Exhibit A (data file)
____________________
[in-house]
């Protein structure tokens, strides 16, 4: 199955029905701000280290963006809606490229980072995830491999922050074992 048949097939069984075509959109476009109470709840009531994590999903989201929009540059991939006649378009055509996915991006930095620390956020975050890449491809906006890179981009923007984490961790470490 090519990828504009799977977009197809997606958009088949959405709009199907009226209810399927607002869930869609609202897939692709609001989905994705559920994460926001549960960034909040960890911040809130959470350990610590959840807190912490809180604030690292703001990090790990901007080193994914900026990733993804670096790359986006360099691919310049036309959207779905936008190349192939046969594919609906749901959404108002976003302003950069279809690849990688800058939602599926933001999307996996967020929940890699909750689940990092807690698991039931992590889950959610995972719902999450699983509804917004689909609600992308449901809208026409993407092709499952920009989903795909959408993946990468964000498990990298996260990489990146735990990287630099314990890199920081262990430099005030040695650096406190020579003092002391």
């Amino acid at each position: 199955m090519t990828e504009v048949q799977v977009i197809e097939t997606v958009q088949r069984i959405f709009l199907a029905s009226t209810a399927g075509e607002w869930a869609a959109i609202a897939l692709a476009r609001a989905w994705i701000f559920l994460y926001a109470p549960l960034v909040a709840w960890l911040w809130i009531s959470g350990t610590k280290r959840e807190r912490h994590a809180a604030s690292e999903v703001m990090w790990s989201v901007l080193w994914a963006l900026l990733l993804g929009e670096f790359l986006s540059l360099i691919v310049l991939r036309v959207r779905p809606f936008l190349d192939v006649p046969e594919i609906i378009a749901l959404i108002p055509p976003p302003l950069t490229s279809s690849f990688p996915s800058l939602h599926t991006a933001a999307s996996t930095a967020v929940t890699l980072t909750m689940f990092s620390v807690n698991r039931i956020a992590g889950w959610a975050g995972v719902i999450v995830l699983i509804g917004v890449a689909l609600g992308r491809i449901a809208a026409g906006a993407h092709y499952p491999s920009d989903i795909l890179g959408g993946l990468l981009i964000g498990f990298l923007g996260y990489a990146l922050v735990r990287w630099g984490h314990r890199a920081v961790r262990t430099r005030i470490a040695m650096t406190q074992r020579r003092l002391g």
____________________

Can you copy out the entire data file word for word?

[in-house]
């Protein structure tokens, strides 16, 4: 199955029905701000280290963006809606490229980072995830491999922050074992 048949097939069984075509959109476009109470709840009531994590999903989201929009540059991939006649378009055509996915991006930095620390956020975050890449491809906006890179981009923007984490961790470490 090519990828504009799977977009197809997606958009088949959405709009199907009226209810399927607002869930869609609202897939692709609001989905994705559920994460926001549960960034909040960890911040809130959470350990610590959840807190912490809180604030690292703001990090790990901007080193994914900026990733993804670096790359986006360099691919310049036309959207779905936008190349192939046969594919609906749901959404108002976003302003950069279809690849990688800058939602599926933001999307996996967020929940890699909750689940990092807690698991039931992590889950959610995972719902999450699983509804917004689909609600992308449901809208026409993407092709499952920009989903795909959408993946990468964000498990990298996260990489990146735990990287630099314990890199920081262990430099005030040695650096406190020579003092002391």
């Amino acid at each position: 199955m090519t990828e504009v048949q799977v977009i197809e097939t997606v958009q088949r069984i959405f709009l199907a029905s009226t209810a399927g075509e607002w869930a869609a959109i609202a897939l692709a476009r609001a989905w994705i701000f559920l994460y926001a109470p549960l960034v909040a709840w960890l911040w809130i009531s959470g350990t610590k280290r959840e807190r912490h994590a809180a604030s690292e999903v703001m990090w790990s989201v901007l080193w994914a963006l900026l990733l993804g929009e670096f790359l986006s540059l360099i691919v310049l991939r036309v959207r779905p809606f936008l190349d192939v006649p046969e594919i609906i378009a749901l959404i108002p055509p976003p302003l950069t490229s279809s690849f990688p996915s800058l939602h599926t991006a933001a999307s996996t930095a967020v929940t890699l980072t909750m689940f990092s620390v807690n698991r039931i956020a992590g889950w959610a975050g995972v719902i999450v995830l699983i509804g917004v890449a689909l609600g992308r491809i449901a809208a026409g906006a993407h092709y499952p491999s920009d989903i795909l890179g959408g993946l990468l981009i964000g498990f990298l923007g996260y990489a990146l922050v735990r990287w630099g984490h314990r890199a920081v961790r262990t430099r005030i470490a040695m650096t406190q074992r020579r003092l002391g």